This may come as a shock, but I think I’m a little tired of being so vulnerable. Right now, all I want is to hibernate. I want to hide away in my little apartment, read and paint and watch movies, and I don’t want to tell anyone about any of it. I’m proud of myself. I’m doing well. At the same time there’s a part of me that wants to keep that a secret. Maybe I’m afraid of sharing the joy, for fear that it is 1) disengenuous and I’m really not as happy as I think I am, or 2) if I talk about it, the happiness will vanish.
The truth is, I’m trying to make it through this, and I’m doing okay. I’m eating well and exercising and reading and trying to be good to myself. I’m feeling my feelings, staying present, doing what feels right rather than crossing things off a to-do list that I made based on a person I am not. I am going so slowly. I’m like a car on a snowy road, braking intermittently rather than speeding along and skidding on the ice. I mean, I’m basically stopped on the highway, but I hope that means I’m not going to fly off the road into a ditch. That’s all I really can hope as I decide to move this slowly. That it’s the right choice, and I’m not just stalling.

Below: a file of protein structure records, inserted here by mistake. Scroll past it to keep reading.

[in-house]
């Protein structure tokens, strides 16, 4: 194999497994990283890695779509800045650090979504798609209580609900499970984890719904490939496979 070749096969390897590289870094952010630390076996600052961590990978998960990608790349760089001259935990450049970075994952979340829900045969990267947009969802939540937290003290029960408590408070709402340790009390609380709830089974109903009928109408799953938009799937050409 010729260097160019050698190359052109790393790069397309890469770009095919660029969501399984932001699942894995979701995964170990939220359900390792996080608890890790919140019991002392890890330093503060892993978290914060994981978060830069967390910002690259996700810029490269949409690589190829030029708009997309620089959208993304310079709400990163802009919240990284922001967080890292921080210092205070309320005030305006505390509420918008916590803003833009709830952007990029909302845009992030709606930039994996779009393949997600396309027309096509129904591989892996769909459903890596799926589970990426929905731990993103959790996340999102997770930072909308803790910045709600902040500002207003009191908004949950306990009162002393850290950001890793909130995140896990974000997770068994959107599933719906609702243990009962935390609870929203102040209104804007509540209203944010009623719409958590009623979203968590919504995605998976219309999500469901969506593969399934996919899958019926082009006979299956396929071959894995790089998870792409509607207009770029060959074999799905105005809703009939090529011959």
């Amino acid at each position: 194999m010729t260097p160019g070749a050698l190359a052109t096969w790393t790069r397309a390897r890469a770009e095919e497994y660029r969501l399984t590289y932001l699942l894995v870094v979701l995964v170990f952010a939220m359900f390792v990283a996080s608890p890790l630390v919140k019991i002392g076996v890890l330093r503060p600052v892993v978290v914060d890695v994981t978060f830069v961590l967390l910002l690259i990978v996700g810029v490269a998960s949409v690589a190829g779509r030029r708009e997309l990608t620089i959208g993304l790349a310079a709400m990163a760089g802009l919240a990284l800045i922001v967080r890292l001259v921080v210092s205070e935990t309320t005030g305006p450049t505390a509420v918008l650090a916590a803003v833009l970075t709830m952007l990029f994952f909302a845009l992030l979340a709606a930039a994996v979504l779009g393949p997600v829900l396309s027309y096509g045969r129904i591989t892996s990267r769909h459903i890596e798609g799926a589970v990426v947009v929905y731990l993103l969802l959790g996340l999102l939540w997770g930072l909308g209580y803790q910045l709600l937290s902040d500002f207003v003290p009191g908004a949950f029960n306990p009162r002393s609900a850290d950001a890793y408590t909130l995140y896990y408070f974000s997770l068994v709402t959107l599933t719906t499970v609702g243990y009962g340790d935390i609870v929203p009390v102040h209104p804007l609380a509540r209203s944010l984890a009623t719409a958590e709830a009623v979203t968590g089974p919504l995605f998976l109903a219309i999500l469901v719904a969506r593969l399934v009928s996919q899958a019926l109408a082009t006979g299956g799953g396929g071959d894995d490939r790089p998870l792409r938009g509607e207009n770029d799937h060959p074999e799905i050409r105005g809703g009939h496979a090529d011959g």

Even writing this blog post feels like a win. I used to think like this a lot. Write like this a lot. Daydream on the page, come to exciting conclusions within my own mind. Over the past few years, I don’t feel like that has happened as much. As I’ve slipped in and out of depressive and anxious spirals, many of my daily thoughts have been exclusively about making it through. There hasn’t been as much theorizing about the nature of my own being. It feels good to be back here again, with the presence of mind to see each moment for what it is. Not something happening to me, not a reason for anxiety, but a world that I am existing with and within. Thanks for reading.